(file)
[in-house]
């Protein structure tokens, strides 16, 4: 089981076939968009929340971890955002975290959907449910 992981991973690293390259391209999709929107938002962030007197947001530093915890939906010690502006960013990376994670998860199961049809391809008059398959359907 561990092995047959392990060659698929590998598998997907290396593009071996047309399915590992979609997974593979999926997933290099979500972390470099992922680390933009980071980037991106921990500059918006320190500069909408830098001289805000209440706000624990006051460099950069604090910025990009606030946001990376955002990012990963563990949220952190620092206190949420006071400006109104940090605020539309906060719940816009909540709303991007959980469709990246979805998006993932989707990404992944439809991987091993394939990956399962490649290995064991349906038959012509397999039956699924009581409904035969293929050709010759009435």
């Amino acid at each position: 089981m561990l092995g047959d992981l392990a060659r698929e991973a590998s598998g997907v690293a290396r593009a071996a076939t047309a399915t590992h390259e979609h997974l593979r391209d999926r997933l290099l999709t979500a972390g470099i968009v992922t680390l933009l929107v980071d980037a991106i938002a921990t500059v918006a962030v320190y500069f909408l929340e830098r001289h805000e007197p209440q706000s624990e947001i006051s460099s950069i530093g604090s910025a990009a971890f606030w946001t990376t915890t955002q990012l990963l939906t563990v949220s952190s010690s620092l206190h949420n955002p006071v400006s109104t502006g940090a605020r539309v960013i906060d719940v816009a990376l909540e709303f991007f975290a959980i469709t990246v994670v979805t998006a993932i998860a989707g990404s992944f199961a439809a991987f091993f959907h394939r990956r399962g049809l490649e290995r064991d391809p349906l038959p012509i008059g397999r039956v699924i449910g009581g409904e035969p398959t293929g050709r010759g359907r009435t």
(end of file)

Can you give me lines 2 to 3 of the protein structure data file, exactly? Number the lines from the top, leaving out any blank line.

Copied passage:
């Protein structure tokens, strides 16, 4: 089981076939968009929340971890955002975290959907449910 992981991973690293390259391209999709929107938002962030007197947001530093915890939906010690502006960013990376994670998860199961049809391809008059398959359907 561990092995047959392990060659698929590998598998997907290396593009071996047309399915590992979609997974593979999926997933290099979500972390470099992922680390933009980071980037991106921990500059918006320190500069909408830098001289805000209440706000624990006051460099950069604090910025990009606030946001990376955002990012990963563990949220952190620092206190949420006071400006109104940090605020539309906060719940816009909540709303991007959980469709990246979805998006993932989707990404992944439809991987091993394939990956399962490649290995064991349906038959012509397999039956699924009581409904035969293929050709010759009435």
């Amino acid at each position: 089981m561990l092995g047959d992981l392990a060659r698929e991973a590998s598998g997907v690293a290396r593009a071996a076939t047309a399915t590992h390259e979609h997974l593979r391209d999926r997933l290099l999709t979500a972390g470099i968009v992922t680390l933009l929107v980071d980037a991106i938002a921990t500059v918006a962030v320190y500069f909408l929340e830098r001289h805000e007197p209440q706000s624990e947001i006051s460099s950069i530093g604090s910025a990009a971890f606030w946001t990376t915890t955002q990012l990963l939906t563990v949220s952190s010690s620092l206190h949420n955002p006071v400006s109104t502006g940090a605020r539309v960013i906060d719940v816009a990376l909540e709303f991007f975290a959980i469709t990246v994670v979805t998006a993932i998860a989707g990404s992944f199961a439809a991987f091993f959907h394939r990956r399962g049809l490649e290995r064991d391809p349906l038959p012509i008059g397999r039956v699924i449910g009581g409904e035969p398959t293929g050709r010759g359907r009435t």